Sunday, February 24, 2013

Walter Hilton (1340 - 1394)

Little is known of  Walter Hilton's personal life, apart from his writings. We do know that he abandoned a promising career as a  lawyer. he may have completed the studies and examinations that would have entitled him to become a Master of canon law, but without undertaking the regency that would have given him the latter title. Prior to 1386, he retired from the world as a hermit,when he developed a deep devotion to the Carthusian Order.

His spiritual writings were influential during the fifteenth century in England. The most famous of these are the two volumes of Scale of Perfection. It survives in some sixty-two manuscripts, including fourteen of a Latin translation by Hilton's contemporary in Cambridge  the Carmelite friar Thomas Fishlake.  In Fishlake's translation, the Scale became the first work written in English to circulate on the European continent. It was printed by  Wynken Worde in Westminster in 1494, at the request of Lady Margret Beauford  the mother of King Henry VII, and five more times before the English Reformation of the 1530s.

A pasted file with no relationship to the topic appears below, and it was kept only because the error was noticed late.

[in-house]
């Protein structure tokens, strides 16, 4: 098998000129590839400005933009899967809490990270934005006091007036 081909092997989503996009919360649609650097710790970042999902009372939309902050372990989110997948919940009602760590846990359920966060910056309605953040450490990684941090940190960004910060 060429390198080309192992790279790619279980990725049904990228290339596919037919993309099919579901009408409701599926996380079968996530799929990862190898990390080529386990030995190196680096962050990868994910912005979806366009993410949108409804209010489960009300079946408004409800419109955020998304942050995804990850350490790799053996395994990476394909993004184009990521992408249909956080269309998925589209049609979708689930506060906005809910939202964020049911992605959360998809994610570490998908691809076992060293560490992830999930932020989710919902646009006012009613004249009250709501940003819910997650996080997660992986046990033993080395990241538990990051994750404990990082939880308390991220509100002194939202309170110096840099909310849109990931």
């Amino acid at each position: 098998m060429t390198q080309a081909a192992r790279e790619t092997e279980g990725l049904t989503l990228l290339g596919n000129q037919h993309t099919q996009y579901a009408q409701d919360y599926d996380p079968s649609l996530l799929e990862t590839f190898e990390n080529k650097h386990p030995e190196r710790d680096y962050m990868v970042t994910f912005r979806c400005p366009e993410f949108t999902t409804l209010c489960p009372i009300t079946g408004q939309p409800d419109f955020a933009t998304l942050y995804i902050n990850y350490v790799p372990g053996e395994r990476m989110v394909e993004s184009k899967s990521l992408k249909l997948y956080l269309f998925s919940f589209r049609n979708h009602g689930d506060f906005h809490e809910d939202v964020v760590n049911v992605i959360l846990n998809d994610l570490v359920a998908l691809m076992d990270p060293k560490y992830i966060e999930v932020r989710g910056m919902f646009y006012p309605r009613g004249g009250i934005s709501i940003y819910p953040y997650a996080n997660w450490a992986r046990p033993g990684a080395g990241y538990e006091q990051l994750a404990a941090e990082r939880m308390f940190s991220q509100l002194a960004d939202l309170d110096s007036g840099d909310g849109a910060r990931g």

The first book of Scale is addressed to a woman recently enclosed as an anchoress, providing her with appropriate spiritual exercises; the bulk of its ninety-three chapters deal with the extirpation of the 'foul image of sin' in the soul—the perversion of the image of the Trinity in the three spiritual powers of Mind, Reason and Will (reflecting the Father, Son and Holy Spirit respectively, according to a tradition drawn from St Augustine) -- through a series of meditations on the seven deadly sins. The second book, which opens by addressing itself to Hilton's former reader, who, he says, has further questions, seems from its style and content rather to be addressed to a larger, perhaps more sophisticated audience; its major themes are the reformation of the soul in faith alone and in both faith and feeling. This latter is described in an extended metaphor as a spiritual journey to Jerusalem, or 'peace' in meditation, a gift which is also its own giver, Christ. The first book of the Scale was apparently written some time before the second, and circulated independently.

In 1386, he wrote the Latin epistle of spiritual counsel, De Utilitate et Prerogativis Religionis, for his friend Adam Horsley, a former officer of the Exchequer, who was about to enter the Carthusian Order. According to manuscript tradition, Hilton died as an Augustinian regular  in the priory of St Peter  in Nottinghamshire. However, this manuscript was written much later than the history it reports, and it contains a number of historic mistakes

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